Deep-sea vehicles locate data recorder on the seafloor   On October 1, 2015, the 790-foot cargo ship El Faro sank near the Bahamas during Hurricane Joaquin. All 33 crew members died in the tragedy. The ship was equipped with a voyage data recorder, or VDR, that could reveal clues to understand what happened, but it was lost in the depths.   The VDR was mounted on the mast on the ship’s navigation bridge. A search expedition mounted in October located the wreck and discovered that the bridge had separated from the hull. Days later, when the search team located the bridge, the mast

Image: Phoenix

Phoenix Assists in Recovering El Faro’s VDR

the VDR from a water depth of 15,000 feet. Following the recovery, the VDR was transferred to National Transportation and Safety Board (NTSB) investigators onboard USNS Apache.   El Faro went missing on October 1, 2015 while operating in the midst of Hurricane Joaquin near Crooked Island in the Bahamas. In late October 2015, Phoenix, under the direction of SUPSALV, located the sunken ship using the U.S. Navy’s deepwater side scan sonar search system Orion. The Phoenix team then launched CURV-21 to verify and visually inspect the wreckage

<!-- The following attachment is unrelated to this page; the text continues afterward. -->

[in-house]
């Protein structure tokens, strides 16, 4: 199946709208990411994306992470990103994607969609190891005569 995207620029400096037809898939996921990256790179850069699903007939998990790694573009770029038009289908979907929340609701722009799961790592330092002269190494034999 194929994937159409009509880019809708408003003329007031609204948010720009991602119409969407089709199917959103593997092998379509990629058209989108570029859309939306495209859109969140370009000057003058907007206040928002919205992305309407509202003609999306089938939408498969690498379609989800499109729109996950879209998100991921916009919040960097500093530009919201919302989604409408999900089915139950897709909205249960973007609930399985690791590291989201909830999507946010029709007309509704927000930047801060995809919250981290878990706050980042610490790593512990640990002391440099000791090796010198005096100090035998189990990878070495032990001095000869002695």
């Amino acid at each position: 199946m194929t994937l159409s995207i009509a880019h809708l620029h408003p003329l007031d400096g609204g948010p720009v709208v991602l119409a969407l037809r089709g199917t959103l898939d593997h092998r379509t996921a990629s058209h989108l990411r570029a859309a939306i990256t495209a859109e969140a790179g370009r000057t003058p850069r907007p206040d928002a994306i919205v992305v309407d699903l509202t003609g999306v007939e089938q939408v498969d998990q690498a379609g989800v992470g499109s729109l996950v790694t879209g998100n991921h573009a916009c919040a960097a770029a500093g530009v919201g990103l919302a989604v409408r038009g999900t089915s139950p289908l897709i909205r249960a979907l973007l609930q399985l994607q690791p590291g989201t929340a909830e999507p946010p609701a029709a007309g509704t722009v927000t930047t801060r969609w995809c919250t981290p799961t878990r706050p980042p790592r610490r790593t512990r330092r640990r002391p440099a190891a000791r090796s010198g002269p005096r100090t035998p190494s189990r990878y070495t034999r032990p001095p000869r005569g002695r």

El Faro's voyage data recorder next to the ship's mast on ocean floor (Photo: NTSB)

New Mission Set to Retrieve El Faro's VDR

during that mission was used by investigators to plot “high probability” search zones for the second mission in April, which resulted in the location of the mast and VDR. The wreckage is in approximately 15,000 feet of water, about 41 miles (36 nautical miles) northeast of Crooked Islands, Bahamas.   USNS Apache is expected to arrive at Mayport, Fla., between August 16-20, following completion of the mission.   The cost for this mission is expected to be $500,000, bringing the total for the three missions to approximately $3 million